Neural network model helps predict fertility success

May 1, 2006

Iowa City, IA-A neural network that takes into accountmaternal age, sperm retrieval technique, type of sperm used, andtype of male factor has been found to be clinically useful forpredicting the outcome of in vitro fertilization/intracytoplasmicsperm injection.

The network was developed by Moshe Wald, MD, and colleagues at the University of Iowa, Iowa City, in collaboration with Craig Niederberger, MD, associate professor of urology and chief of andrology at the University of Illinois at Chicago College of Medicine. It is available for clinicians to use free of charge on the Internet.

"This is a model that has been statistically shown to be very accurate," said Dr. Wald, assistant professor of male infertility and andrology at the University of Iowa. "We first made sure that the neural network was the best computational model available in terms of its ability to predict ICSI outcomes. Only then did we deploy it on the Web and make it available for handheld computers, too."

The model then supplies a prediction for success and the overall odds of achieving pregnancy.

"While the model is easy to use, we feel it is best designed for physicians treating infertile couples, specifically physicians doing IVF/ICSI," Dr. Wald said. "You need to insert certain inputs to generate a prediction of IVF/ICSI outcomes, and most of those are not available to laypeople."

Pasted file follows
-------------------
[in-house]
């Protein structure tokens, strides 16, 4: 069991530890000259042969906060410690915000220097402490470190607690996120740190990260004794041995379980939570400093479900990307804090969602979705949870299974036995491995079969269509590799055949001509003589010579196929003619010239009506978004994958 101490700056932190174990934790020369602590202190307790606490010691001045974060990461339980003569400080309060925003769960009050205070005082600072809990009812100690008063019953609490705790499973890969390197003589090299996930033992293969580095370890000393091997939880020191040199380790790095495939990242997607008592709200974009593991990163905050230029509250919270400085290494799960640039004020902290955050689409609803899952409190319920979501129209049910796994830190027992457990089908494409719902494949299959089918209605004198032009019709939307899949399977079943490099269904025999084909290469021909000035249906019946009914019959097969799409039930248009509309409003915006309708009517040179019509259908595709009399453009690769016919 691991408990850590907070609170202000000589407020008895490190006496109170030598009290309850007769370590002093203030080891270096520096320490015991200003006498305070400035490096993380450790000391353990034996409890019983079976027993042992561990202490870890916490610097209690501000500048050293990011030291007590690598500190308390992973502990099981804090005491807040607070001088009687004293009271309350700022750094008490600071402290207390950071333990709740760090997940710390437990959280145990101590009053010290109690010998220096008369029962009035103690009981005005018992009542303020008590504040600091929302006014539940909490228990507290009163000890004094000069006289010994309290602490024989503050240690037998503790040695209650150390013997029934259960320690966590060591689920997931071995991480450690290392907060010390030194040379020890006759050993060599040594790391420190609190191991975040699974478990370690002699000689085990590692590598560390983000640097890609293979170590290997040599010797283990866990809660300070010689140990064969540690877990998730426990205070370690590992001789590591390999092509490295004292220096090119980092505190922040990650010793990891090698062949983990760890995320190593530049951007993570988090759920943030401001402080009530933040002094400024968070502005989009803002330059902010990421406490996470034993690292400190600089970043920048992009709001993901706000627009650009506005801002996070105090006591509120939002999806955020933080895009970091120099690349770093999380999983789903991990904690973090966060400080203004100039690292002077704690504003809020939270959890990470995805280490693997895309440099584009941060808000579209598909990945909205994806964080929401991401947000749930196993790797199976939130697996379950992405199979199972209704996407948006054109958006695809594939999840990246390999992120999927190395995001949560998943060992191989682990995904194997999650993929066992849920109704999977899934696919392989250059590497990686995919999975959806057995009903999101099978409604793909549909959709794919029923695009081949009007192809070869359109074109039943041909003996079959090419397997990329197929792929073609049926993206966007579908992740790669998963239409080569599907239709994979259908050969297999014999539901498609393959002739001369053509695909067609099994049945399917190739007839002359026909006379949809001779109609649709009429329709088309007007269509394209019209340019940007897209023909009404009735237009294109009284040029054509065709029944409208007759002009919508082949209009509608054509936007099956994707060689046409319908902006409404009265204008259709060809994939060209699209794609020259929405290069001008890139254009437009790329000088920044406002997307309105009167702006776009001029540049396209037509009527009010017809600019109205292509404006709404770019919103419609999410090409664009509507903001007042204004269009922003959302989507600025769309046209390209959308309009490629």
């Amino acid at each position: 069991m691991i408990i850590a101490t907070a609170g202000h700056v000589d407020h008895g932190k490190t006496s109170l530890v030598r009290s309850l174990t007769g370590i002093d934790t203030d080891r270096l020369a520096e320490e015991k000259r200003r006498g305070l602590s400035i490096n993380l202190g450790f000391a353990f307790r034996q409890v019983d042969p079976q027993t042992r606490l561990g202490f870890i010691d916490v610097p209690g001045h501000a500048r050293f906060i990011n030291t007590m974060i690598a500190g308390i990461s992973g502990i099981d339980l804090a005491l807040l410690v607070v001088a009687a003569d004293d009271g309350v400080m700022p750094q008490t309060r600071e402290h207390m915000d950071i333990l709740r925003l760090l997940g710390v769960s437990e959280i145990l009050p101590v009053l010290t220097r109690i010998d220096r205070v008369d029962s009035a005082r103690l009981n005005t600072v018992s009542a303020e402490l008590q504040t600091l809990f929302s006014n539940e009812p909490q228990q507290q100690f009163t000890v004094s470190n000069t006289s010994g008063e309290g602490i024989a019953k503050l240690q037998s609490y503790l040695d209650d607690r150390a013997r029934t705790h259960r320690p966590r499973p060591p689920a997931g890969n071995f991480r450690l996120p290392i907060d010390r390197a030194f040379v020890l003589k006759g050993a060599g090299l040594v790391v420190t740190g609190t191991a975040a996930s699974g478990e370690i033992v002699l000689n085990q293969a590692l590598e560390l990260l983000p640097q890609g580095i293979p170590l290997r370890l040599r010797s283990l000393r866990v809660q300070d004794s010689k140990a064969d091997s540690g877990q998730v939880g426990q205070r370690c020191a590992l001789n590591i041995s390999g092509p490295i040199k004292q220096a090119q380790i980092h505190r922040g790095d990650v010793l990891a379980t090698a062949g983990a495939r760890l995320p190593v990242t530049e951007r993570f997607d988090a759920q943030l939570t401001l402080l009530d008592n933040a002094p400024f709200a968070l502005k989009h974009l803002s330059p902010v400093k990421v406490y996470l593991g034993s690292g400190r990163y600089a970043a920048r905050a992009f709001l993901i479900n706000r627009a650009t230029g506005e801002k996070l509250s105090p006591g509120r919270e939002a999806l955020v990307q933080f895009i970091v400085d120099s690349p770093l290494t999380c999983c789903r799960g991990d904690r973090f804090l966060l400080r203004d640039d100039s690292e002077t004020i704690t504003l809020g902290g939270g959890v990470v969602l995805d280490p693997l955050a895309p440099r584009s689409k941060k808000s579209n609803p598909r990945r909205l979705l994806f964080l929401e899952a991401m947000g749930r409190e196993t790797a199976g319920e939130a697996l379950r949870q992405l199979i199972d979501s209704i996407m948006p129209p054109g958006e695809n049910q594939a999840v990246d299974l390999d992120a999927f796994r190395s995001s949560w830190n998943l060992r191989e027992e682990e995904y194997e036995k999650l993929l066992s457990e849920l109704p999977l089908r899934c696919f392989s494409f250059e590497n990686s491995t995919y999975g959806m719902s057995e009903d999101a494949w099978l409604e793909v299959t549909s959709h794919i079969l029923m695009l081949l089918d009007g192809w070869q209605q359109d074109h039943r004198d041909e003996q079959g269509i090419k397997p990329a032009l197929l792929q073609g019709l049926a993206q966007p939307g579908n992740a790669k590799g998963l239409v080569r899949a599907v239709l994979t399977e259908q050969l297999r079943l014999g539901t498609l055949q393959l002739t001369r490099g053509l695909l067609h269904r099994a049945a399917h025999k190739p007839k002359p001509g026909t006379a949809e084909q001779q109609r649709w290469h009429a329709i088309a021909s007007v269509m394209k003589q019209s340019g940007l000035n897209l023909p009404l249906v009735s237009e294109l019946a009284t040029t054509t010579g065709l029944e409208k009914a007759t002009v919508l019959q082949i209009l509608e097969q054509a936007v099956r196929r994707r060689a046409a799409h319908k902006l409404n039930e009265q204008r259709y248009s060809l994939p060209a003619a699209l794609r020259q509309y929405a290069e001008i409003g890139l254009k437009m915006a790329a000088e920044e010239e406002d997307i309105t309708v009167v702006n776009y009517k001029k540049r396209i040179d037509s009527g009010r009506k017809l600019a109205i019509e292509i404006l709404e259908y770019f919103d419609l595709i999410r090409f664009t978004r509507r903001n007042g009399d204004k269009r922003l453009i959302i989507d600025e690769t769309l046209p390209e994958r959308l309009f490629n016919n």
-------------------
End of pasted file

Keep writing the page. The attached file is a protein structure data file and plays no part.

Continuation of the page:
Dr. Wald and his group retrospectively analyzed a data set of 113 exemplars derived from patients who underwent IVF/ICSI with surgically retrieved sperm. The data set, with appropriate input factors, was then randomized into a modeling/training set of 83 and a cross-validation/test set of 30. Then it was modeled with computer-aided linear and quadratic discriminant function analysis, logistic regression, and neural computation. Ultimately, researchers found that a four-hidden-node neural network had the most accuracy, and that maternal age was the most significant feature in predicting pregnancy (p=.025).

Sperm type was next in line in terms of predictive power (p=.076), while male factor (p=.47) and retrieval technique (p=.88) did not predict outcome.

The neural network can be accessed by going to http://www.urocomp.net/. The web site also features other computational models designed to predict the presence of hypo-gonadism, erectile dysfunction, and pr-ostate cancer, as well as stone size and outcomes of shockwave lithotripsy.

Dr. Wald and colleagues first described the computational model for IVF/ICSI outcomes in the September 2005 issue of Reproductive BioMedicine Online (2005; 11:325-31).

In the paper, the authors note that "in a non-linear mathematical model, such as neural computation, a simple statement about the superiority of frozen or fresh sperm in pregnancy outcomes cannot be derived. However, clinicians using the model may substitute either fresh or frozen spermatozoa into that variate to predict whether the outcome would be expected to be better or worse for that particular maternal age, retrieval technique, and male factor type.